Installing Eclipse Galileo on Mac OS X

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Installing Eclipse Galileo on Mac OS X

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I wrote two articles on this issue in the past and I'm still get a lot of search hits everyday for people searching for answers, which means it is still a hot topic. Things changed a bit since I wrote the articles, so it's worth brining this update.

If you check the Eclipse download page, you will notice that there are plenty of options to choose from. 

Eclipse Downloads

The purpose of this post is to help you make the best selection and install it properly. It applies to all the Eclipse packages, including Java, JEE, PHP and C++. I did my best to assume little knowledge with Eclipse. If you still have questions, please ask in the comments.

Leopard (10.5.x) Users

Download the Mac Cocoa 32-Bit version.  

The Carbon version is there in case you encounter compatibility issues with older plugins. The 64-Bit is there in case you need to run a plugin which requires Java 1.6, since Leopard Java 1.6 is only 64-Bit. Otherwise, I don't see a real reason to use it (although not everybody agrees) and you will be wasting RAM and machine resources.

Read the original post for more details. 

Snow Leopard (10.6.x) Users

Download the Mac Cocoa 64-Bit version. 

Again, the Carbon version is there in case you encounter compatibility issues with older plugins. The main reason you would want to use the 32-Bit version is because of plugins which are incompatible with 64-Bit. This time, the 32-Bit version will waste your resources because you will cause the OS to start a whole bunch of 32-Bit services.

Read the original post for more details. 

The 64-Bit Eclipse will consume more memory than a 32-Bit Eclipse of Leopard. There's a small tweak you can use to reduce the memory consumption of the 64-Bit Eclipse: add the UseCompressedOops flag to the Eclipse JVM. Here's how:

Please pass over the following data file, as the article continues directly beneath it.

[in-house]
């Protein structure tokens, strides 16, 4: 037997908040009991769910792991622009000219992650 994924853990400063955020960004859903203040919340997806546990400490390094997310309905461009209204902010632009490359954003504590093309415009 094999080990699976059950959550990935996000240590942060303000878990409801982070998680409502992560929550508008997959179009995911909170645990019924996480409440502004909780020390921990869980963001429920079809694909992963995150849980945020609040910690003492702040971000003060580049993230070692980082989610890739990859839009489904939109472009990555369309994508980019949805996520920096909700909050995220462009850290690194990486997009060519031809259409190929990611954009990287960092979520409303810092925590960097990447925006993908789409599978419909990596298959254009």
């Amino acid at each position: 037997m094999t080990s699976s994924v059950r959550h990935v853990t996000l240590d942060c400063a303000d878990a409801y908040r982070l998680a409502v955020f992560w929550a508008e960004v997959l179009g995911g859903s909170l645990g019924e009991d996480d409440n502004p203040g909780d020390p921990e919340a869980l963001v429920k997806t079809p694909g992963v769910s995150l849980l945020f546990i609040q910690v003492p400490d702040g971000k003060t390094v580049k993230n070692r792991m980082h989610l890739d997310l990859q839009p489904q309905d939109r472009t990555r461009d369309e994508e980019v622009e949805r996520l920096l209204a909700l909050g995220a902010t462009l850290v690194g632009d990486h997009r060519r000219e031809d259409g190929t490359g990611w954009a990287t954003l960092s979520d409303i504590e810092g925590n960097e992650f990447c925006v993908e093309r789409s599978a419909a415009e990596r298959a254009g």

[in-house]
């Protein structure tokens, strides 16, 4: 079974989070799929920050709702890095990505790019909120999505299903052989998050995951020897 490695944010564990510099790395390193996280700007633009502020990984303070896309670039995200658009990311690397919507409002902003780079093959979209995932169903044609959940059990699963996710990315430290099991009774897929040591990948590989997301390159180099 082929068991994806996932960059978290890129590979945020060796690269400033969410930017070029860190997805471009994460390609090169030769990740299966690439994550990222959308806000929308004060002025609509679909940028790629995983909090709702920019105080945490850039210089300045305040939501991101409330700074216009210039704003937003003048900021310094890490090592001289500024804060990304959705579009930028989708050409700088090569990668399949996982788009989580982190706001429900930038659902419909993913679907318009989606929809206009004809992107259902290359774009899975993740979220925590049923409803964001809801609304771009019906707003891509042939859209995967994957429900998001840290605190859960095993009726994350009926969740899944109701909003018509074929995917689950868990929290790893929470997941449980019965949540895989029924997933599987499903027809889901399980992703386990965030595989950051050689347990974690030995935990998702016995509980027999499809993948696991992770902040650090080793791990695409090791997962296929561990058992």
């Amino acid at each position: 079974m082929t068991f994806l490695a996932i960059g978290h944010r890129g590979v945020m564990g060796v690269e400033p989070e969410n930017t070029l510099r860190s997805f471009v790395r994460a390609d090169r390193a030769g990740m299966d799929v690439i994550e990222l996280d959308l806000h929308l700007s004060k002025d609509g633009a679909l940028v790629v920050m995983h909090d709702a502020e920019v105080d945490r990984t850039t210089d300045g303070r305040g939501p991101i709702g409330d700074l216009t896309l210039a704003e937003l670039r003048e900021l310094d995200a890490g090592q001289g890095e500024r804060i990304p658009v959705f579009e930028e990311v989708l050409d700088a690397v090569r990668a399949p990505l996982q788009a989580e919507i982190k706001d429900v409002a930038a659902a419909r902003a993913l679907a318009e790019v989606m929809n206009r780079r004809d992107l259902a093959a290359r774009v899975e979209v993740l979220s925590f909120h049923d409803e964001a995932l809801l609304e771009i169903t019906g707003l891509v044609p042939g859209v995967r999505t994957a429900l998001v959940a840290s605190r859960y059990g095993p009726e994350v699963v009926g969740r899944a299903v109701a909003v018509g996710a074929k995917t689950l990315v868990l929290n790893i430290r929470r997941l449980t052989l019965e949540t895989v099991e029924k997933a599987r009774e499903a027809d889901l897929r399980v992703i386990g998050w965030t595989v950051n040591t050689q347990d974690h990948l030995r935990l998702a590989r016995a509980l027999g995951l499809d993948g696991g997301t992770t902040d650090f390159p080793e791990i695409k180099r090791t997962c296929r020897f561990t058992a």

1. After you downloaded the Eclipse package, decompress it. Locate your Eclipse.app.
  2. Right-click it and select Show Package Contents.
  3. Under Contents/MacOS, locate the eclipse.ini file. Open it with a text editor.
  4. At the end of the file, add two lines:
  5. Save and close the file.

Full explanation on the UseCompressedOops switch can be found here. Note that this option may not be the most stable: if you experience crashes, remove it.

Installing Eclipse

After you downloaded Eclipse and untar/ungzip it, you will get a folder called eclipse. Several people asked my what's the best practice for installing Eclipse. Eclipse is a bit different than other Mac applications. It needs to stay in the same folder with all the files that came along with it. So, naturally, installing the Eclipse.app directly in your Applications folder is a bad idea. 

My favorite is this:

  • Create a folder inside your Applications folder called Dev. This folder hosts all my development related applications.
  • Copy the eclipse folder to the Dev folder.
Note that there's no limitation on the number of Eclipse installations you can have in this Dev folder. For example, I have both Eclipse 3.4 and 3.5 installed. I even have Eclipse 3.5 Carbon which I use for testing. You can rename the eclipse folder after unzipping the downloaded zip: I usually use the full name of the zip (sans the suffix) as the name of the folder.

Your Workspace

The default Eclipse distribution will ask you for a workspace by default. I have a number of workspaces and I switch between them. I keep my workspaces under ~/dev/workspaces/<my workspace>

Final Thoughts

Installing Eclipse on Mac OS X is a simple task. If you want to simplify it even further, including ease the installation of Plugins (like nWire :-), I suggest looking into a more user friendly and powerful distribution like Pulse.

From http://blog.zvikico.com/


Opinions expressed by DZone contributors are their own.

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